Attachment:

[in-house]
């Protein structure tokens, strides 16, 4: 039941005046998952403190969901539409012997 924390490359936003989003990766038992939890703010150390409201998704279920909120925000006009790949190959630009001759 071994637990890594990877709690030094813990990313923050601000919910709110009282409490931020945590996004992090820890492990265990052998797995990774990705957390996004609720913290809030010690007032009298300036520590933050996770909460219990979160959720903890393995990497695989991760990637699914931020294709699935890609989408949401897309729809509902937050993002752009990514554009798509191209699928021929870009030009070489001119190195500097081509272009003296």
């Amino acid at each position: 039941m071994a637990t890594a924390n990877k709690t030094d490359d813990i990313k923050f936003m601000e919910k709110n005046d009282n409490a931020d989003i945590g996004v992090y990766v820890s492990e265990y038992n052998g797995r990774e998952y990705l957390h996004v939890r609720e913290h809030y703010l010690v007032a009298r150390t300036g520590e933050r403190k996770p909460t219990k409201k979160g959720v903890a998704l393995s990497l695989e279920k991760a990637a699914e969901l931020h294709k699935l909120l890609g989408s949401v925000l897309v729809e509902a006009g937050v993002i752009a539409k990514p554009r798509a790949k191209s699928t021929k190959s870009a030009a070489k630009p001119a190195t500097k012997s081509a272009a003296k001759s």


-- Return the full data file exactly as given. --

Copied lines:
[in-house]
């Protein structure tokens, strides 16, 4: 039941005046998952403190969901539409012997 924390490359936003989003990766038992939890703010150390409201998704279920909120925000006009790949190959630009001759 071994637990890594990877709690030094813990990313923050601000919910709110009282409490931020945590996004992090820890492990265990052998797995990774990705957390996004609720913290809030010690007032009298300036520590933050996770909460219990979160959720903890393995990497695989991760990637699914931020294709699935890609989408949401897309729809509902937050993002752009990514554009798509191209699928021929870009030009070489001119190195500097081509272009003296």
């Amino acid at each position: 039941m071994a637990t890594a924390n990877k709690t030094d490359d813990i990313k923050f936003m601000e919910k709110n005046d009282n409490a931020d989003i945590g996004v992090y990766v820890s492990e265990y038992n052998g797995r990774e998952y990705l957390h996004v939890r609720e913290h809030y703010l010690v007032a009298r150390t300036g520590e933050r403190k996770p909460t219990k409201k979160g959720v903890a998704l393995s990497l695989e279920k991760a990637a699914e969901l931020h294709k699935l909120l890609g989408s949401v925000l897309v729809e509902a006009g937050v993002i752009a539409k990514p554009r798509a790949k191209s699928t021929k190959s870009a030009a070489k630009p001119a190195t500097k012997s081509a272009a003296k001759s």